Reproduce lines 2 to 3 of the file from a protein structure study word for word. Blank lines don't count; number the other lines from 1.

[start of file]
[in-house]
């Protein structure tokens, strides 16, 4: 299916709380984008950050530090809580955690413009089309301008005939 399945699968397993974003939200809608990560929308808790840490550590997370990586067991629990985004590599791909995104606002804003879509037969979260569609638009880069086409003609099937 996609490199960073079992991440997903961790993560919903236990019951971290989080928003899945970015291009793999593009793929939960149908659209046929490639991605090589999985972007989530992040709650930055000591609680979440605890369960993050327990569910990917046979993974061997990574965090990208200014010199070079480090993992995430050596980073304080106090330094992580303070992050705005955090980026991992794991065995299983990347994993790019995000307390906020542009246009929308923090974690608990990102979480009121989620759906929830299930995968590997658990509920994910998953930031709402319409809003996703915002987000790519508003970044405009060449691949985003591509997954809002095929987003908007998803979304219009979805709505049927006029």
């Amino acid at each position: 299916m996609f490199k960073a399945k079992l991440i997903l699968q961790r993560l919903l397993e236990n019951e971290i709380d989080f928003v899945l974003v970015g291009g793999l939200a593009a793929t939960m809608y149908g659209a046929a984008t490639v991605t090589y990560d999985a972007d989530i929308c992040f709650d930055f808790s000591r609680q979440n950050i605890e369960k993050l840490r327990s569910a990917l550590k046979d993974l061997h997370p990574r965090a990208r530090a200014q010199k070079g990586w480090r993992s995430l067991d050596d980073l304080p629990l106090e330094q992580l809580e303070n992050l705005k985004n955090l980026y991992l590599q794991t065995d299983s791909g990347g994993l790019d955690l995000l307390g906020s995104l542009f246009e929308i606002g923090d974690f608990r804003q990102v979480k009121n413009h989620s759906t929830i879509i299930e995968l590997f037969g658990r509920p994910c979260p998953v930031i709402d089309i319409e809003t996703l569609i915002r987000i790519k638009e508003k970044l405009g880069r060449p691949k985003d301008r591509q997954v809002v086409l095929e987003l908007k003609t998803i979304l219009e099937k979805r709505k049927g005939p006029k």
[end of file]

């Protein structure tokens, strides 16, 4: 299916709380984008950050530090809580955690413009089309301008005939 399945699968397993974003939200809608990560929308808790840490550590997370990586067991629990985004590599791909995104606002804003879509037969979260569609638009880069086409003609099937 996609490199960073079992991440997903961790993560919903236990019951971290989080928003899945970015291009793999593009793929939960149908659209046929490639991605090589999985972007989530992040709650930055000591609680979440605890369960993050327990569910990917046979993974061997990574965090990208200014010199070079480090993992995430050596980073304080106090330094992580303070992050705005955090980026991992794991065995299983990347994993790019995000307390906020542009246009929308923090974690608990990102979480009121989620759906929830299930995968590997658990509920994910998953930031709402319409809003996703915002987000790519508003970044405009060449691949985003591509997954809002095929987003908007998803979304219009979805709505049927006029």
């Amino acid at each position: 299916m996609f490199k960073a399945k079992l991440i997903l699968q961790r993560l919903l397993e236990n019951e971290i709380d989080f928003v899945l974003v970015g291009g793999l939200a593009a793929t939960m809608y149908g659209a046929a984008t490639v991605t090589y990560d999985a972007d989530i929308c992040f709650d930055f808790s000591r609680q979440n950050i605890e369960k993050l840490r327990s569910a990917l550590k046979d993974l061997h997370p990574r965090a990208r530090a200014q010199k070079g990586w480090r993992s995430l067991d050596d980073l304080p629990l106090e330094q992580l809580e303070n992050l705005k985004n955090l980026y991992l590599q794991t065995d299983s791909g990347g994993l790019d955690l995000l307390g906020s995104l542009f246009e929308i606002g923090d974690f608990r804003q990102v979480k009121n413009h989620s759906t929830i879509i299930e995968l590997f037969g658990r509920p994910c979260p998953v930031i709402d089309i319409e809003t996703l569609i915002r987000i790519k638009e508003k970044l405009g880069r060449p691949k985003d301008r591509q997954v809002v086409l095929e987003l908007k003609t998803i979304l219009e099937k979805r709505k049927g005939p006029k």